Famed for its part in leading to the end of outlaw John Dillinger’s life, and revered by movie buffs as the first of the William Powell-Myrna Loy team-ups, MGM’s Manhattan Melodrama is a solid underworld effort highlighted by a top performance from Clark Gable.
A look at Frank Capra’s follow-up to It Happened One Night, the 1934 holiday release Broadway Bill starring Warner Baxter, Myrna Loy and a horse named Broadway Bill. With comparison to 1950 remake Riding High and explanation of why Bill wound up out of circulation until 1992.
Clark Gable, Myrna Loy and Spencer Tracy live up to expectations in MGM’s Test Pilot (1938). One of the most popular films of 1938, the Academy Award-nominated Best Picture directed by Victor Fleming allows all three stars to shine in strong parts that they enliven with strong performances. Time well spent, no matter the length.
A quick peek at four movies I’ve watched recently: No Other Woman (1933); Side Streets and Evelyn Prentice (both 1934); and Millionaires in Prison (1940).
An all-star cast may be advertised but Night Flight (1933) is mostly Barrymore, John with a dash of Lionel. Not much for Clark Gable and the rest with the exception of Robert Montgomery.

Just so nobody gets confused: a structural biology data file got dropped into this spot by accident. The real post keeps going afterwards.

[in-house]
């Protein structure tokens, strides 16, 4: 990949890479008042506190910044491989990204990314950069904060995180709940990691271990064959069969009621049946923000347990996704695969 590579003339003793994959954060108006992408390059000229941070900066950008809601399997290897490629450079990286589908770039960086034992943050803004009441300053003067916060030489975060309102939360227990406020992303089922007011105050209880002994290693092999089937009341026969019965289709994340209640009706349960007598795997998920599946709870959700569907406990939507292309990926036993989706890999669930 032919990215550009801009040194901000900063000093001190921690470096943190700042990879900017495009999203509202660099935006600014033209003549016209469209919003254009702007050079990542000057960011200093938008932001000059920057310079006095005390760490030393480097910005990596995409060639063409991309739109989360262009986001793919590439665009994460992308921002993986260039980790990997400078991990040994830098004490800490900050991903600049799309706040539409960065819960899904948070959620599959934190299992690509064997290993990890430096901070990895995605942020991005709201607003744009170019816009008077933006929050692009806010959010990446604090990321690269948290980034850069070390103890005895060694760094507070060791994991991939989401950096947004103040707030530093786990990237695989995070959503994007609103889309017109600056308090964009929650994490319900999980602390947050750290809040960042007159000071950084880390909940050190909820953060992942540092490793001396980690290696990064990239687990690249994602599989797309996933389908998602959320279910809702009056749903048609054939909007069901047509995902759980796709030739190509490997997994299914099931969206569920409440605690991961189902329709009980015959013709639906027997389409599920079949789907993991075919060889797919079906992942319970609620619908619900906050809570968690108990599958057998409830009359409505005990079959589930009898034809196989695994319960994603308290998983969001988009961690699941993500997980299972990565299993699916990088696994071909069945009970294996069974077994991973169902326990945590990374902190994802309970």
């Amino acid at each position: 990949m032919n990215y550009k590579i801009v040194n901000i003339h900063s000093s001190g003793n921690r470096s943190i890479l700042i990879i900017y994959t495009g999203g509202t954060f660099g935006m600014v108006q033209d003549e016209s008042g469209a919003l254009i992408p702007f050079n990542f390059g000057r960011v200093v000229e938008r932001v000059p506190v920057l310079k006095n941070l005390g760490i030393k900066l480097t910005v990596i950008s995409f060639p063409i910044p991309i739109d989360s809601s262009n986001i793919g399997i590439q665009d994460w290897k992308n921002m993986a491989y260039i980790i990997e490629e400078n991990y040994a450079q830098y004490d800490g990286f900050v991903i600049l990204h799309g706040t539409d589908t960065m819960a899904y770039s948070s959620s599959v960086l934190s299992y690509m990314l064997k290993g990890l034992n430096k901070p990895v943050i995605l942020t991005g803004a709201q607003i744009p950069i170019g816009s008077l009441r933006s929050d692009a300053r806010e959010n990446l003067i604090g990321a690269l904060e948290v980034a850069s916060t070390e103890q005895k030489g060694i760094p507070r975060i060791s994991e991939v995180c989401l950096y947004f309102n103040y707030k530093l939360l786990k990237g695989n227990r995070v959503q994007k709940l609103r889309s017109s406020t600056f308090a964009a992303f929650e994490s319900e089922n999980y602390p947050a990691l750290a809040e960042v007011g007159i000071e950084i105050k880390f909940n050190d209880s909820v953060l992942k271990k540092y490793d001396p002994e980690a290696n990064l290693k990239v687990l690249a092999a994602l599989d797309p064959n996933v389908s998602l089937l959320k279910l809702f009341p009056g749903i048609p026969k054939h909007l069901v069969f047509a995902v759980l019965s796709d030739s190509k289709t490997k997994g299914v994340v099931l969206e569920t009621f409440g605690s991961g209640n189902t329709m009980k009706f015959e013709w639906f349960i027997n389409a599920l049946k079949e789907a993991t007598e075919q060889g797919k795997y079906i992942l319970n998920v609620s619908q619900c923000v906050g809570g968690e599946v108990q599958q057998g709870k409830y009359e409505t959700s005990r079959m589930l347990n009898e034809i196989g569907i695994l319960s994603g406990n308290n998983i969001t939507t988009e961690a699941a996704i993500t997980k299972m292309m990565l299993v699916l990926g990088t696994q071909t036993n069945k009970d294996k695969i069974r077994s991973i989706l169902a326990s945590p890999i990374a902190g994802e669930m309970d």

Warner Baxter stars as a mobster’s mouthpiece in Penthouse (1933) also featuring Myrna Loy. And, in one of his best, Nat Pendleton plays the mobster.
Local girl Myrna Loy featured in a Helena, Montana, newspaper article from 1926, plus some other old Loy clippings and pre-Thin Man biography and information.
The Wet Parade (1932) from MGM takes a stand against the evils of both liquor and Prohibition towards the tail end of the Prohibition era. Starring Walter Huston, Lewis Stone, Robert Young, Dorothy Jordan, Neil Hamilton, Jimmy Durante and Myrna Loy.
Myrna Loy’s 1987 autobiography Being and Becoming is an all-time favorite here. 2011 brings the first Myrna Loy biography since that time, Myrna Loy: The Only Good Girl in Hollywood by Emily W. Leider. Here’s a look at both titles, side by side.
Brief first impressions of Arrowsmith (1931) written shortly after a first viewing. Starring Ronald Colman and Helen Hayes with Myrna Loy.